Last Monday, Minnesota became the fifth state this year to introduce complete streets legislation. Bills SF 2461 and HF 2801 will ensure every road construction, reconstruction, or rehabilitation project funded partially or completely by the state to follow a complete streets approach. The legislation is a major step forward for Minnesota, supported both by the Minnesota Department of Transportation, the Minnesota Complete Streets Coalition, and over 70% of Minnesotans.
The Minnesota Complete Streets Coalition, Representative Mike Obermueller (author of the House bill), and Senator Tony Lourey (author of the Senate bill) held a press conference after introduction (see video). Rep. Obermueller cited the safety imperative of the legislation. Over the last decade, 500 bicyclists and pedestrians were killed on roads in Minnesota, and another 20,000 were injured. “One of the reasons for these injuries and fatalities is that state standards too often dictate that Minnesota roads move cars as quickly as possible and ignore the abilities of seniors, children, pedestrians, bicyclists, and transit riders,” Obermueller said. Sen. Lourey emphasized that the bill would apply to all future projects and could save money by preventing costly retrofits.
Enthusiasm for complete streets has been on the rise in Minnesota. A state-mandated report from the DOT, presented to the legislature in December, recommended adoption of a statewide complete streets policy. The National Complete Streets Coalition has held eight workshops across the state. Every breakout session at a recent the US DOT event in Minnesota featured at least one complete streets proponent. Communities as diverse as the Cities of Rochester, St. Paul, Albert Lea, and Bloomington, and Hennepin County have already adopted policies, with several more working to develop policies.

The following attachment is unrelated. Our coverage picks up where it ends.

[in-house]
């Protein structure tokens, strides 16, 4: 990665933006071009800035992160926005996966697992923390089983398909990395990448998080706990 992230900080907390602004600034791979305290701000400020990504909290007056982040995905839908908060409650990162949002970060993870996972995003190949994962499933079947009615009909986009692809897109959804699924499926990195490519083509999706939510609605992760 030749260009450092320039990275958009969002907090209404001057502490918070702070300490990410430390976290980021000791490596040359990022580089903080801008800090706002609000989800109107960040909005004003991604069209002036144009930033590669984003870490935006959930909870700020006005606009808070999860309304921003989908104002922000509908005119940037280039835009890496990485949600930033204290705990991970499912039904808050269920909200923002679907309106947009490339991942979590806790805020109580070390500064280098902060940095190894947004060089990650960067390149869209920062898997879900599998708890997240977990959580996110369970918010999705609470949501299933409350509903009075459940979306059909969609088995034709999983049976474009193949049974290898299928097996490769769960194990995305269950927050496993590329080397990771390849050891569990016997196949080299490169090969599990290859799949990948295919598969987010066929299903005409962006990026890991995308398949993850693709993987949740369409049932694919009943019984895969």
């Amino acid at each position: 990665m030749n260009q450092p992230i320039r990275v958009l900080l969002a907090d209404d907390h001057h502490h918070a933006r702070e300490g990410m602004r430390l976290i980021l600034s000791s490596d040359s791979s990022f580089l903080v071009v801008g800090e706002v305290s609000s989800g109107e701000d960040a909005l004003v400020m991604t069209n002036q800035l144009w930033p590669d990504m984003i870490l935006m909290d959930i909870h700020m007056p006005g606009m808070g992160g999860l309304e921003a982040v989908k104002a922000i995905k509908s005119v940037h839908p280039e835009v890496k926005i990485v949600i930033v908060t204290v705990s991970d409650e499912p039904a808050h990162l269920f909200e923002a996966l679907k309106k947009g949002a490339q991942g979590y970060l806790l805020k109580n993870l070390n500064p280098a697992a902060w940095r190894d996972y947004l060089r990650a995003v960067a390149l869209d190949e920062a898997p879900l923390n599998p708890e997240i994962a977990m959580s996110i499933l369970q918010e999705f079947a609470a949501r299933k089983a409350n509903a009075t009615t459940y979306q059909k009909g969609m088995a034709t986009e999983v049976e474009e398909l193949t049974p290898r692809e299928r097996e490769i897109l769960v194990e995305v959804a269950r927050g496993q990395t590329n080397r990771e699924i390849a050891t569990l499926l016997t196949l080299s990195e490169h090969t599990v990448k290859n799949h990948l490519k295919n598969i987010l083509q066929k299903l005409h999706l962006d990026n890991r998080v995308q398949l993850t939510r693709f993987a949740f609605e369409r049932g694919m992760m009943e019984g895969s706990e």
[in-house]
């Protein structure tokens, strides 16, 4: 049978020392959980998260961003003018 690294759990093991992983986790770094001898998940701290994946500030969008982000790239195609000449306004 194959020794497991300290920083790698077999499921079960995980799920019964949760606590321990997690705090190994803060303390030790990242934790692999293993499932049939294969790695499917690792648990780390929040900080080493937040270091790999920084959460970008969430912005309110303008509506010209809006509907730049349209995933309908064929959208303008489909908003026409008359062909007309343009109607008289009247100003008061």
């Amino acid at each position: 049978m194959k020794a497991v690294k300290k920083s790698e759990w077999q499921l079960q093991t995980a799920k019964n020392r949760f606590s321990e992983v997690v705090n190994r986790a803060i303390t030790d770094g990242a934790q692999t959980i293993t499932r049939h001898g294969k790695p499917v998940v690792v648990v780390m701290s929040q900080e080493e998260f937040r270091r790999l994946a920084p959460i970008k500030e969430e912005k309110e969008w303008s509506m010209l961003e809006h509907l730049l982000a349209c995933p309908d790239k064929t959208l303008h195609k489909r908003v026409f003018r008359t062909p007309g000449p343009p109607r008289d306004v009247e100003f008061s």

The bills will help these local communities achieve their complete streets ambitions by establishing a statewide pilot program for local jurisdictions to use more flexible design standards as an alternative to the current state-mandated standards. The Minneapolis-St. Paul Star-Tribune, in a supportive editorial, cites the many cases where current state standards have created inhospitable roadways in rural and urban communities, hampering economic well-being as well as community livability. Furthermore, by establishing a policy at the state-level, the DOT will be able to better assist local agencies.
The Minnesota Complete Streets Coalition represents health, family, environment, senior, and transportation advocates and has worked tirelessly to advance complete streets across the state. Organizations from AARP and Blue Cross Blue Shield of Minnesota to Transit for Livable Communities and Fresh Energy were on hand at last week’s press conference.
More than 60 percent of adult Minnesotans who are overweight or obese, which could add $3.7 billion in health care expenses by 2020. “Current road designs often create barriers and discourage people from walking and biking,” Dr. Marc Manley, Chief Prevention Officer at Blue Cross, said. “We need to make it easier for people to be active and achieve or maintain a healthy weight. This Complete Streets policy is a creative solution that not only can make our transportation dollars stretch farther, but also encourage more people to lead an active lifestyle, thereby improving health and saving health care dollars.”
The bills have bipartisan support in the legislature. In addition to the five original House authors, another ten have been added in the last week. Five Senators support the bill.
The bill will make its first and only House committee stop in the Transportation Finance Committee tomorrow, February 16.